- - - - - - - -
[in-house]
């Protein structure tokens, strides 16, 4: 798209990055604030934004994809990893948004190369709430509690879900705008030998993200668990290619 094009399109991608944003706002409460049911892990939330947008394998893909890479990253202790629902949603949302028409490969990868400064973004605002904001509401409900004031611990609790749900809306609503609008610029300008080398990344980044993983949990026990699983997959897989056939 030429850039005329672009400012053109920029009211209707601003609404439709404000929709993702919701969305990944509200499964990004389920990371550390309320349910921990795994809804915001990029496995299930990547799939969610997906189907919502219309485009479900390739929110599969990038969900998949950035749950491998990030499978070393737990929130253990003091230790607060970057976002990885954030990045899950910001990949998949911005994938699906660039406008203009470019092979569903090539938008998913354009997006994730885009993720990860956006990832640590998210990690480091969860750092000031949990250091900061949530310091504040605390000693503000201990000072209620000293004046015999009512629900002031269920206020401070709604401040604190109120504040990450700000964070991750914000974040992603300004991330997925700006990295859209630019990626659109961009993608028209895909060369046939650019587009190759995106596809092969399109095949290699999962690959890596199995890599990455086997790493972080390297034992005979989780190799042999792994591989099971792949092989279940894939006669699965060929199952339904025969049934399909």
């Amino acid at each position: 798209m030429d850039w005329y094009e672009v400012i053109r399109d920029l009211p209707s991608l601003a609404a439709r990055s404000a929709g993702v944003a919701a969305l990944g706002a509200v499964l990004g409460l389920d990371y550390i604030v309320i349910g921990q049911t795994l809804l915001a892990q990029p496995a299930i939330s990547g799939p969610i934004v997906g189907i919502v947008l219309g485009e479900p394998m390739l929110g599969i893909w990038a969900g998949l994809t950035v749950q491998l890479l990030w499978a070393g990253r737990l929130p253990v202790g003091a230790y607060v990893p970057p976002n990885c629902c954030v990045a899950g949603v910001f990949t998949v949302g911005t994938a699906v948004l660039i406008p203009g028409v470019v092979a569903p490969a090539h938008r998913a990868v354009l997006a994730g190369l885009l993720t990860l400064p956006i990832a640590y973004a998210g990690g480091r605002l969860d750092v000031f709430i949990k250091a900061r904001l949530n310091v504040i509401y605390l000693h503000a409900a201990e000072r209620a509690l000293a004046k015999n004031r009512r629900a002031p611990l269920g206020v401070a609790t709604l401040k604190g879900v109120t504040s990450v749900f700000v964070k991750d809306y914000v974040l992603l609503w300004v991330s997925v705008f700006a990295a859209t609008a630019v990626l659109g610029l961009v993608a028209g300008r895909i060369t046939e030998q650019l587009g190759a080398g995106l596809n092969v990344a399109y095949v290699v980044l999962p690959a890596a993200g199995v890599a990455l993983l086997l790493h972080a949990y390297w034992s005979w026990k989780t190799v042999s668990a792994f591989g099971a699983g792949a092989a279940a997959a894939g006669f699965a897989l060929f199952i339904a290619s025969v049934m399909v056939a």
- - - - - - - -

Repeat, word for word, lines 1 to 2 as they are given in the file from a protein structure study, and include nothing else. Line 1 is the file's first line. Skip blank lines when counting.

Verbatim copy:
[in-house]
């Protein structure tokens, strides 16, 4: 798209990055604030934004994809990893948004190369709430509690879900705008030998993200668990290619 094009399109991608944003706002409460049911892990939330947008394998893909890479990253202790629902949603949302028409490969990868400064973004605002904001509401409900004031611990609790749900809306609503609008610029300008080398990344980044993983949990026990699983997959897989056939 030429850039005329672009400012053109920029009211209707601003609404439709404000929709993702919701969305990944509200499964990004389920990371550390309320349910921990795994809804915001990029496995299930990547799939969610997906189907919502219309485009479900390739929110599969990038969900998949950035749950491998990030499978070393737990929130253990003091230790607060970057976002990885954030990045899950910001990949998949911005994938699906660039406008203009470019092979569903090539938008998913354009997006994730885009993720990860956006990832640590998210990690480091969860750092000031949990250091900061949530310091504040605390000693503000201990000072209620000293004046015999009512629900002031269920206020401070709604401040604190109120504040990450700000964070991750914000974040992603300004991330997925700006990295859209630019990626659109961009993608028209895909060369046939650019587009190759995106596809092969399109095949290699999962690959890596199995890599990455086997790493972080390297034992005979989780190799042999792994591989099971792949092989279940894939006669699965060929199952339904025969049934399909």